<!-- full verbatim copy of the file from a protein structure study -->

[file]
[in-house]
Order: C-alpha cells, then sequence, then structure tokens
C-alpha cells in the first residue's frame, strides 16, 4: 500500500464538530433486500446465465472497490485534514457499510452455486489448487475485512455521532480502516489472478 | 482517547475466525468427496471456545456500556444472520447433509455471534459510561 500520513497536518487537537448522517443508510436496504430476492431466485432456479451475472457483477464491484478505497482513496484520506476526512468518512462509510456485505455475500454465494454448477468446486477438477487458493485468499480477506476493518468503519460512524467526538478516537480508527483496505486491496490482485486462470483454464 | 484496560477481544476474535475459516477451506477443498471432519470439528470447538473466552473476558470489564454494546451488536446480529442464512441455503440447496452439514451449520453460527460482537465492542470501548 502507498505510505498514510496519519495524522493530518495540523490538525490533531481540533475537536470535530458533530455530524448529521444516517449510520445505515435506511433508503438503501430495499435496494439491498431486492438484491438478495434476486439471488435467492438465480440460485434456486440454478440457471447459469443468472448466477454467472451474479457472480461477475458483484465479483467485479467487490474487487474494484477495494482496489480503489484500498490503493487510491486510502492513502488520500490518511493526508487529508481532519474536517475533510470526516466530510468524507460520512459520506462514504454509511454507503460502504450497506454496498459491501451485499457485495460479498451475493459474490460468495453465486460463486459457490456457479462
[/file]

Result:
[in-house]
Order: C-alpha cells, then sequence, then structure tokens
C-alpha cells in the first residue's frame, strides 16, 4: 500500500464538530433486500446465465472497490485534514457499510452455486489448487475485512455521532480502516489472478 | 482517547475466525468427496471456545456500556444472520447433509455471534459510561 500520513497536518487537537448522517443508510436496504430476492431466485432456479451475472457483477464491484478505497482513496484520506476526512468518512462509510456485505455475500454465494454448477468446486477438477487458493485468499480477506476493518468503519460512524467526538478516537480508527483496505486491496490482485486462470483454464 | 484496560477481544476474535475459516477451506477443498471432519470439528470447538473466552473476558470489564454494546451488536446480529442464512441455503440447496452439514451449520453460527460482537465492542470501548 502507498505510505498514510496519519495524522493530518495540523490538525490533531481540533475537536470535530458533530455530524448529521444516517449510520445505515435506511433508503438503501430495499435496494439491498431486492438484491438478495434476486439471488435467492438465480440460485434456486440454478440457471447459469443468472448466477454467472451474479457472480461477475458483484465479483467485479467487490474487487474494484477495494482496489480503489484500498490503493487510491486510502492513502488520500490518511493526508487529508481532519474536517475533510470526516466530510468524507460520512459520506462514504454509511454507503460502504450497506454496498459491501451485499457485495460479498451475493459474490460468495453465486460463486459457490456457479462